I’ll be the first to admit that winter is not my favorite season. It gets dark by 5 p.m. I have to put on multiple layers of clothing just to step outside. And, the world seems smaller and less inviting than during other seasons. (Not to mention having to play “puddle roulette” to figure out whether ice next to the sidewalk is solid or a freezing slushy mess in disguise.) But, despite my lack of enthusiasm for cold weather, each year I try to find ways to make winter not only bearable, but as enjoyable as possible.
If any of this sounds familiar to you, here’s what I like to do when the temperature drops:
Catch up favorite movies and TV shows
As much fun as it can be to go to the movies when the weather is bad, I love to settle in and watch something at home. I sometimes do a quick search to see lists of the new releases that are coming soon on Netflix, Amazon Prime and Hulu. While I gravitate towards romantic comedies and mysteries, it can be fun to select something spontaneously.
On the occasions when I don’t have time to watch a full-length movie, I have been working my way through Jerry Seinfeld’s “Comedians in Cars Getting Coffee” on Netflix. The episodes are short and feature funny guests like Martin Short, Tina Fey and Jimmy Fallon. I’m also a big fan of Reese Witherspoon’s docu-series “Shine On,” in which she interviews celebrities like America Ferrara, Dolly Parton and P!nk about their career paths and how they have achieved some of their dreams.
Dive into a few good books
I try to make time to read for pleasure on a daily basis regardless of the season. But, if I have the choice between diving into a good book or braving a blizzard, I’m going to choose the book every time. Lately, I’ve been reading memoirs. Michelle Obama’s “Becoming,” Craig Ferguson’s “Riding the Elephant” and Ellie Kemper’s “My Squirrel Days” are all engaging reads. Sometimes, it is fun to let your thoughts wander through another time and place. When I’m in the mood for some historical fiction, I turn to Rhys Bowen’s Molly Murphy series about an Irish immigrant who moves to New York City that offers a fictional glimpse into life at the turn of the 20th Century. With nearly 20 books in the series, there are plenty to choose from.
Make your indoor space as cozy as you can
After I’ve been outside battling the elements, I savor returning indoors and curling up with a blanket in my most comfortable chair. Having a place to settle into and get warm is soothing and rejuvenating, especially because I’m one of many people who have a health condition negatively impacted by the cold. After getting Lyme disease several years ago, I have been more affected by temperature extremes. So, ensuring that my home is a sanctuary from the harsh elements has become even more important. I keep the room at a temperature I’m comfortable in, turn on a lamp that casts a warm glow to keep away the outside dreariness, and if I am in the mood, have a hot cup of tea.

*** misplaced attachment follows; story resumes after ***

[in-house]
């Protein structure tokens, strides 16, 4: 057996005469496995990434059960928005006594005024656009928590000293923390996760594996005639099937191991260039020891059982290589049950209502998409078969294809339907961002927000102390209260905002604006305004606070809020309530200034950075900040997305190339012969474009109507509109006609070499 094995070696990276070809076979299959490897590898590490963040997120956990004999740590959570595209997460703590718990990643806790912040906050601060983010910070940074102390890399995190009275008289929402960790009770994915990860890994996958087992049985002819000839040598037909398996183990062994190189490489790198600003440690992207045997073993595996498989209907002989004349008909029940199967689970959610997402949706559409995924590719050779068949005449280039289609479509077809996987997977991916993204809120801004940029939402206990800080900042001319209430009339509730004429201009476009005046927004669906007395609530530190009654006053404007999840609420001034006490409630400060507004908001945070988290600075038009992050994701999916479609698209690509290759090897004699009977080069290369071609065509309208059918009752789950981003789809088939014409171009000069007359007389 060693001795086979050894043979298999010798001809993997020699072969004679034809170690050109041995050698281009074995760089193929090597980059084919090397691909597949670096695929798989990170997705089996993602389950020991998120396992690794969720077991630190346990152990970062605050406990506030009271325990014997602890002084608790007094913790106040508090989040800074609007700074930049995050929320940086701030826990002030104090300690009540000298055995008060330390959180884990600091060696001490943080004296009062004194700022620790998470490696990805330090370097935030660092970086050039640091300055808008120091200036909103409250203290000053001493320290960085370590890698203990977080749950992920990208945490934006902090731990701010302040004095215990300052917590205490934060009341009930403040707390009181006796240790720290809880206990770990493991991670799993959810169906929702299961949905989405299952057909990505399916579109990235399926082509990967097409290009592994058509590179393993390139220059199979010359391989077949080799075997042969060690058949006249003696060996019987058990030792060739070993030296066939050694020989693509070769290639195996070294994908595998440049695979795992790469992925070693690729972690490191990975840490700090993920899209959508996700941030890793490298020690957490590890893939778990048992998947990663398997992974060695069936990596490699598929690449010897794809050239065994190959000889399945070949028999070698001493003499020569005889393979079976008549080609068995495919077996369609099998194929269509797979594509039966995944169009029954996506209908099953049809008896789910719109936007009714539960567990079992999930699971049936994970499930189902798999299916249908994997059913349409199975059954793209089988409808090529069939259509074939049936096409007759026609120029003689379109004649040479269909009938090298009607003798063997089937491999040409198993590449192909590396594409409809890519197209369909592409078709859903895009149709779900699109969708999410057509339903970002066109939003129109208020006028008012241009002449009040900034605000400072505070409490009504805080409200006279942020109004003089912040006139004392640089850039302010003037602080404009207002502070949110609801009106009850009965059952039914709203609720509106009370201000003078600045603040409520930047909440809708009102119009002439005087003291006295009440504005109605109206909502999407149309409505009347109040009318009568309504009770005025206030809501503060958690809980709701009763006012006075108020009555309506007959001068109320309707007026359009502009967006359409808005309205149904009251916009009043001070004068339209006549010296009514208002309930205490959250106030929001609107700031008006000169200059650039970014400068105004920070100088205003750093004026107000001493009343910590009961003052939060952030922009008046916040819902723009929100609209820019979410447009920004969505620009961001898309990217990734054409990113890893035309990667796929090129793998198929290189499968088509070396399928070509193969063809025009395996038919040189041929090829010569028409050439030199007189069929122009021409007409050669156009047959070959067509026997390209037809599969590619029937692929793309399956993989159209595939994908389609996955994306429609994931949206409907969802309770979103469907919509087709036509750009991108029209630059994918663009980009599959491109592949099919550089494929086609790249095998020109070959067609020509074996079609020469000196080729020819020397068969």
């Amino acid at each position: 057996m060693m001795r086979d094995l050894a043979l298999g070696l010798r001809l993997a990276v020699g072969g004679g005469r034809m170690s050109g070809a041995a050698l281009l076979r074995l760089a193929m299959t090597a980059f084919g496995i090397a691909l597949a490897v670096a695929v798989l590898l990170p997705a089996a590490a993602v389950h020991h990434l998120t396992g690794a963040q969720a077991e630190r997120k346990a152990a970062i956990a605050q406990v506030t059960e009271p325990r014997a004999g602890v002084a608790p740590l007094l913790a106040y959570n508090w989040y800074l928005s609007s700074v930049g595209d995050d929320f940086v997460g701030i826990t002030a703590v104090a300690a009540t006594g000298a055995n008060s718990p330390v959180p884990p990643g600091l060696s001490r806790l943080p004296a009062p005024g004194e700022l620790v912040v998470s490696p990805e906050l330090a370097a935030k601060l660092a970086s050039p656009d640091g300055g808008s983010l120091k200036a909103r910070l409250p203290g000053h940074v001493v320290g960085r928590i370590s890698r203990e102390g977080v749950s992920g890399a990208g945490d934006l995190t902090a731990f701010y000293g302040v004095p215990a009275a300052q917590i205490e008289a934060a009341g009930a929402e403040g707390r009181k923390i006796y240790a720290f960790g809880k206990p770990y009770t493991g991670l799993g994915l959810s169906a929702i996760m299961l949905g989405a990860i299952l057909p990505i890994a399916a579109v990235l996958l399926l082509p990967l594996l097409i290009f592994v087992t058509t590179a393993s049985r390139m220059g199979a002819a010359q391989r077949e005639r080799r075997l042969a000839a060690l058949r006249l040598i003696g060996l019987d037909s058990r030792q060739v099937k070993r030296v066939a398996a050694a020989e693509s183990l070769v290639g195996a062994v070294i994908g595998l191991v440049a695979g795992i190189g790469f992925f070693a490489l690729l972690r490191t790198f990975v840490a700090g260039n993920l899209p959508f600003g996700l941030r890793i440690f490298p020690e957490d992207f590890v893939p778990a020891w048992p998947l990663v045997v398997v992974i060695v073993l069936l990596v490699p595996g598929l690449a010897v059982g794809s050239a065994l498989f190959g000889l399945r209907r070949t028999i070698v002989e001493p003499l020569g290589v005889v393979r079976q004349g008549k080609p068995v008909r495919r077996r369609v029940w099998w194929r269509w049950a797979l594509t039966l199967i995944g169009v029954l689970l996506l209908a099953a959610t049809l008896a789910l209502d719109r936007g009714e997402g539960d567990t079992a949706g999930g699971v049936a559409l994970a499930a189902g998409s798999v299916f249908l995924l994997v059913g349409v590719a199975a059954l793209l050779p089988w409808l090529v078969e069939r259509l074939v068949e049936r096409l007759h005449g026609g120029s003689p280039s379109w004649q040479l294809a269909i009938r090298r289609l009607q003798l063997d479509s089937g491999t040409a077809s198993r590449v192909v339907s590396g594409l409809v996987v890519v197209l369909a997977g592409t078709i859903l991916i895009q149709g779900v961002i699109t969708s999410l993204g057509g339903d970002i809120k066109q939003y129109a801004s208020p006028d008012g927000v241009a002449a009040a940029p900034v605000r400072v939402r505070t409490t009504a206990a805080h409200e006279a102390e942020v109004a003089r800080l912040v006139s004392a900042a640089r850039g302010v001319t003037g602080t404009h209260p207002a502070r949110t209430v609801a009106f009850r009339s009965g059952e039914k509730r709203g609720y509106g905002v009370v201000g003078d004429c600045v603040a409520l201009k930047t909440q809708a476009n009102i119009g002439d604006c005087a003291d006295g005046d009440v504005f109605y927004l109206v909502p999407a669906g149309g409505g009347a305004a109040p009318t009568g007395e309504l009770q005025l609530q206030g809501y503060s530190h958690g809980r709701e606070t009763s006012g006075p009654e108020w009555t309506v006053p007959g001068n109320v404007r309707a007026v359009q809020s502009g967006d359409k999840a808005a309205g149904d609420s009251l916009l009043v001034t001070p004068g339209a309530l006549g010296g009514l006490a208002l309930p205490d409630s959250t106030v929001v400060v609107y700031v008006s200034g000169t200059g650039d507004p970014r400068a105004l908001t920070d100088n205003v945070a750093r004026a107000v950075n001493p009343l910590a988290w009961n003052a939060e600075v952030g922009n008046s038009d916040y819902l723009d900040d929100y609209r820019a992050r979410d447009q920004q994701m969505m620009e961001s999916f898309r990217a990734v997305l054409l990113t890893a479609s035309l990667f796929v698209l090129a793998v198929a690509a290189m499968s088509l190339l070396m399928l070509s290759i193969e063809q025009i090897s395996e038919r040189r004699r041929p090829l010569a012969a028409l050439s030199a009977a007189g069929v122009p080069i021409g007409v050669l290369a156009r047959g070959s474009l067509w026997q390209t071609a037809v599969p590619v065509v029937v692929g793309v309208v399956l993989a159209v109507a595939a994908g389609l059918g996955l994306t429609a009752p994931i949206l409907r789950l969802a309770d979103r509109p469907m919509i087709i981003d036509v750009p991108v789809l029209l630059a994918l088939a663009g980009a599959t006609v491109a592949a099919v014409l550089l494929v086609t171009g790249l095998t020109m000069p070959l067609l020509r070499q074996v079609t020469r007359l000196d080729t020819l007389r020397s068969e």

Plan activities to look forward to
While some people are afflicted with a diagnosable condition called Seasonal Affective Disorder, it is not uncommon even for those who don’t have it to feel less motivated as they are during other times of the year.
Having plans on the horizon, even if they aren’t imminent, always keeps my spirits up. Sometimes, the anticipation of something fun gives me added energy. Whether it is getting together with family or friends, seeing a movie or play, catching a concert, or wandering around an art gallery or museum, I enjoy having things on my “look forward to” list — even if I don’t know exactly when I’ll get to do them. I’m especially excited to check out the newly renovated Museum of Modern Art in NYC and to catch up with my best friend who I haven’t seen in a few months.
Allow room for spontaneity
There have been times when I have decided to go for a walk with my camera to capture the beauty of winter scenery. On one bright, sunny (but freezing!) morning, I noticed how perfectly the sunlight illuminated the snow-covered branches of a fir tree. It captured the beauty of nature with such simplicity and elegance. I took a few photos and had my favorite made into Christmas cards to send the next year. These spur-of-the-moment occasions have offered a great antidote to the sense of “cabin fever” that can set in when cooped up inside for too long.
Despite the fact that winter has never been my favorite season, I still try to savor this time of year because it reminds me that life is continually changing and no year is exactly the same. Whether I am ringing in the start of a new year or launching my annual countdown to spring sometime during the mid-February doldrums, I am reminded that whether the days feel like they pass quickly or slowly, they are still alive with new possibilities. I can’t wait to discover them.
Originally published on January 7, 2020.